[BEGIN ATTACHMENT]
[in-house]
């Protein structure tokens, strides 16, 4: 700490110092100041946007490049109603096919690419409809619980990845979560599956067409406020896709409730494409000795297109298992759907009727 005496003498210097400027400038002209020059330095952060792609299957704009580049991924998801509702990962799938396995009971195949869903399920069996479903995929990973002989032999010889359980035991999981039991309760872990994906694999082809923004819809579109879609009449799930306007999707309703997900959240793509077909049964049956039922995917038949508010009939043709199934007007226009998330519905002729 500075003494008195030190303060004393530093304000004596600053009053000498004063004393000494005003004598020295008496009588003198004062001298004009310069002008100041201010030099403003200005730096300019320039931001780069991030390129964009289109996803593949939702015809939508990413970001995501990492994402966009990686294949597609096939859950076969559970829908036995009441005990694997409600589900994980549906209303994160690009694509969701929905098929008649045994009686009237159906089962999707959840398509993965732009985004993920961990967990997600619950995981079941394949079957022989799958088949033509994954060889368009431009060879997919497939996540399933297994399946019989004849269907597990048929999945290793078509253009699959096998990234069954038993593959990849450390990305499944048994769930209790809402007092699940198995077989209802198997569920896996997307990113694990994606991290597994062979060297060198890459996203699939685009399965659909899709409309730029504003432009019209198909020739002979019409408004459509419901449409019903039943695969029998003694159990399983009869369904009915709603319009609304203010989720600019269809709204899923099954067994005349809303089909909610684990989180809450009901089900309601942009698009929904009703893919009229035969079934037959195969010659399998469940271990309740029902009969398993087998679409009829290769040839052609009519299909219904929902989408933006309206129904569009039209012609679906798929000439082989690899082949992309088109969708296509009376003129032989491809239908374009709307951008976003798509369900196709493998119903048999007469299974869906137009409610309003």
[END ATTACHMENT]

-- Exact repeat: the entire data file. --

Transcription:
[in-house]
């Protein structure tokens, strides 16, 4: 700490110092100041946007490049109603096919690419409809619980990845979560599956067409406020896709409730494409000795297109298992759907009727 005496003498210097400027400038002209020059330095952060792609299957704009580049991924998801509702990962799938396995009971195949869903399920069996479903995929990973002989032999010889359980035991999981039991309760872990994906694999082809923004819809579109879609009449799930306007999707309703997900959240793509077909049964049956039922995917038949508010009939043709199934007007226009998330519905002729 500075003494008195030190303060004393530093304000004596600053009053000498004063004393000494005003004598020295008496009588003198004062001298004009310069002008100041201010030099403003200005730096300019320039931001780069991030390129964009289109996803593949939702015809939508990413970001995501990492994402966009990686294949597609096939859950076969559970829908036995009441005990694997409600589900994980549906209303994160690009694509969701929905098929008649045994009686009237159906089962999707959840398509993965732009985004993920961990967990997600619950995981079941394949079957022989799958088949033509994954060889368009431009060879997919497939996540399933297994399946019989004849269907597990048929999945290793078509253009699959096998990234069954038993593959990849450390990305499944048994769930209790809402007092699940198995077989209802198997569920896996997307990113694990994606991290597994062979060297060198890459996203699939685009399965659909899709409309730029504003432009019209198909020739002979019409408004459509419901449409019903039943695969029998003694159990399983009869369904009915709603319009609304203010989720600019269809709204899923099954067994005349809303089909909610684990989180809450009901089900309601942009698009929904009703893919009229035969079934037959195969010659399998469940271990309740029902009969398993087998679409009829290769040839052609009519299909219904929902989408933006309206129904569009039209012609679906798929000439082989690899082949992309088109969708296509009376003129032989491809239908374009709307951008976003798509369900196709493998119903048999007469299974869906137009409610309003």